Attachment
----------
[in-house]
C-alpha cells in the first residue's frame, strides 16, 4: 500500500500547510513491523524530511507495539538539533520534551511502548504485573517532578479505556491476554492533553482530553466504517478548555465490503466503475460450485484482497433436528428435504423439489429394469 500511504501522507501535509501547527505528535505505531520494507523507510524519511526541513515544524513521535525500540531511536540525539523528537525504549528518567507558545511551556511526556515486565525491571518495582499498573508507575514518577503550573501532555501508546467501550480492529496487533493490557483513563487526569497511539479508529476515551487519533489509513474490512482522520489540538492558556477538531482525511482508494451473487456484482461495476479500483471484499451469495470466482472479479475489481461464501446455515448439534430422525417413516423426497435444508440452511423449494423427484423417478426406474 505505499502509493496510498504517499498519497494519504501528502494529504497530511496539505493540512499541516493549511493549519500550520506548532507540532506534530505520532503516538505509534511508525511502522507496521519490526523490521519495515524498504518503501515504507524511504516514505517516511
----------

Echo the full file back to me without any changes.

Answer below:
[in-house]
C-alpha cells in the first residue's frame, strides 16, 4: 500500500500547510513491523524530511507495539538539533520534551511502548504485573517532578479505556491476554492533553482530553466504517478548555465490503466503475460450485484482497433436528428435504423439489429394469 500511504501522507501535509501547527505528535505505531520494507523507510524519511526541513515544524513521535525500540531511536540525539523528537525504549528518567507558545511551556511526556515486565525491571518495582499498573508507575514518577503550573501532555501508546467501550480492529496487533493490557483513563487526569497511539479508529476515551487519533489509513474490512482522520489540538492558556477538531482525511482508494451473487456484482461495476479500483471484499451469495470466482472479479475489481461464501446455515448439534430422525417413516423426497435444508440452511423449494423427484423417478426406474 505505499502509493496510498504517499498519497494519504501528502494529504497530511496539505493540512499541516493549511493549519500550520506548532507540532506534530505520532503516538505509534511508525511502522507496521519490526523490521519495515524498504518503501515504507524511504516514505517516511